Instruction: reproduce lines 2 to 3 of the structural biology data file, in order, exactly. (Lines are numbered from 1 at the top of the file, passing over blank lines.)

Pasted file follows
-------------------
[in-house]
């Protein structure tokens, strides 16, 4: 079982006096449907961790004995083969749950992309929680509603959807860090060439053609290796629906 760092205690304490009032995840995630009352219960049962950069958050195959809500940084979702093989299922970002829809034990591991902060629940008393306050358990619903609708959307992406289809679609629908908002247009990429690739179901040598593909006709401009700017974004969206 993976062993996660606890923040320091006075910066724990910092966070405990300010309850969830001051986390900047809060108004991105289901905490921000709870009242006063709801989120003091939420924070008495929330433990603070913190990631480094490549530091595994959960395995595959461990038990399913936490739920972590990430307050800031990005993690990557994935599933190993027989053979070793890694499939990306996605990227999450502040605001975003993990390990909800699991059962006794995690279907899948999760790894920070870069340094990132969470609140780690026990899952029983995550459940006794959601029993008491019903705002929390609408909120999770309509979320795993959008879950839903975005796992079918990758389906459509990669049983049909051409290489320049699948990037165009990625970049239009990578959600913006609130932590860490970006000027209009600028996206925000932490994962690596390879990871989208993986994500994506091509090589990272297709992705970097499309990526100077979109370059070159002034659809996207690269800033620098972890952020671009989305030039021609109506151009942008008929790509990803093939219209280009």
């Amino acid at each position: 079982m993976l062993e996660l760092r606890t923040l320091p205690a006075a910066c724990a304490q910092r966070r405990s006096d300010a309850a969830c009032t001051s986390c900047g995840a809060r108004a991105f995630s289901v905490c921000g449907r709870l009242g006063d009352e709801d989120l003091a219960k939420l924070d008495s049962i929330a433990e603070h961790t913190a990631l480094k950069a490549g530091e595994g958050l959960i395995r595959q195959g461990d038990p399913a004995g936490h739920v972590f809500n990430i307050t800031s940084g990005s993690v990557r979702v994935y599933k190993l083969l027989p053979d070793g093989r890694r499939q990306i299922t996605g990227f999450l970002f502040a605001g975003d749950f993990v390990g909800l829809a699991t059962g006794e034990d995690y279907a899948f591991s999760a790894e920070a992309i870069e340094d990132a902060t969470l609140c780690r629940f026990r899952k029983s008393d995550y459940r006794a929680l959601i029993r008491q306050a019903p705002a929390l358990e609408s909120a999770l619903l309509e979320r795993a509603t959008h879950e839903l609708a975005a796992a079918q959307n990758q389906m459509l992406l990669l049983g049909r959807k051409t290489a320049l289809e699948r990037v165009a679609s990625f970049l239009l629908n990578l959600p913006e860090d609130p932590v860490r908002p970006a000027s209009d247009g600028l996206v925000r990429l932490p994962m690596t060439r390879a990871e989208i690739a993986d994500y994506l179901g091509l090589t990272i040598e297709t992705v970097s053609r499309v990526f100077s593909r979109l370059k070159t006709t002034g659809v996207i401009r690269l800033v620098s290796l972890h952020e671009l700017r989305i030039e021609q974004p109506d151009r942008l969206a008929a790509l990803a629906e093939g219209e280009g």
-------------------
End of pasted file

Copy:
């Protein structure tokens, strides 16, 4: 079982006096449907961790004995083969749950992309929680509603959807860090060439053609290796629906 760092205690304490009032995840995630009352219960049962950069958050195959809500940084979702093989299922970002829809034990591991902060629940008393306050358990619903609708959307992406289809679609629908908002247009990429690739179901040598593909006709401009700017974004969206 993976062993996660606890923040320091006075910066724990910092966070405990300010309850969830001051986390900047809060108004991105289901905490921000709870009242006063709801989120003091939420924070008495929330433990603070913190990631480094490549530091595994959960395995595959461990038990399913936490739920972590990430307050800031990005993690990557994935599933190993027989053979070793890694499939990306996605990227999450502040605001975003993990390990909800699991059962006794995690279907899948999760790894920070870069340094990132969470609140780690026990899952029983995550459940006794959601029993008491019903705002929390609408909120999770309509979320795993959008879950839903975005796992079918990758389906459509990669049983049909051409290489320049699948990037165009990625970049239009990578959600913006609130932590860490970006000027209009600028996206925000932490994962690596390879990871989208993986994500994506091509090589990272297709992705970097499309990526100077979109370059070159002034659809996207690269800033620098972890952020671009989305030039021609109506151009942008008929790509990803093939219209280009």
């Amino acid at each position: 079982m993976l062993e996660l760092r606890t923040l320091p205690a006075a910066c724990a304490q910092r966070r405990s006096d300010a309850a969830c009032t001051s986390c900047g995840a809060r108004a991105f995630s289901v905490c921000g449907r709870l009242g006063d009352e709801d989120l003091a219960k939420l924070d008495s049962i929330a433990e603070h961790t913190a990631l480094k950069a490549g530091e595994g958050l959960i395995r595959q195959g461990d038990p399913a004995g936490h739920v972590f809500n990430i307050t800031s940084g990005s993690v990557r979702v994935y599933k190993l083969l027989p053979d070793g093989r890694r499939q990306i299922t996605g990227f999450l970002f502040a605001g975003d749950f993990v390990g909800l829809a699991t059962g006794e034990d995690y279907a899948f591991s999760a790894e920070a992309i870069e340094d990132a902060t969470l609140c780690r629940f026990r899952k029983s008393d995550y459940r006794a929680l959601i029993r008491q306050a019903p705002a929390l358990e609408s909120a999770l619903l309509e979320r795993a509603t959008h879950e839903l609708a975005a796992a079918q959307n990758q389906m459509l992406l990669l049983g049909r959807k051409t290489a320049l289809e699948r990037v165009a679609s990625f970049l239009l629908n990578l959600p913006e860090d609130p932590v860490r908002p970006a000027s209009d247009g600028l996206v925000r990429l932490p994962m690596t060439r390879a990871e989208i690739a993986d994500y994506l179901g091509l090589t990272i040598e297709t992705v970097s053609r499309v990526f100077s593909r979109l370059k070159t006709t002034g659809v996207i401009r690269l800033v620098s290796l972890h952020e671009l700017r989305i030039e021609q974004p109506d151009r942008l969206a008929a790509l990803a629906e093939g219209e280009g």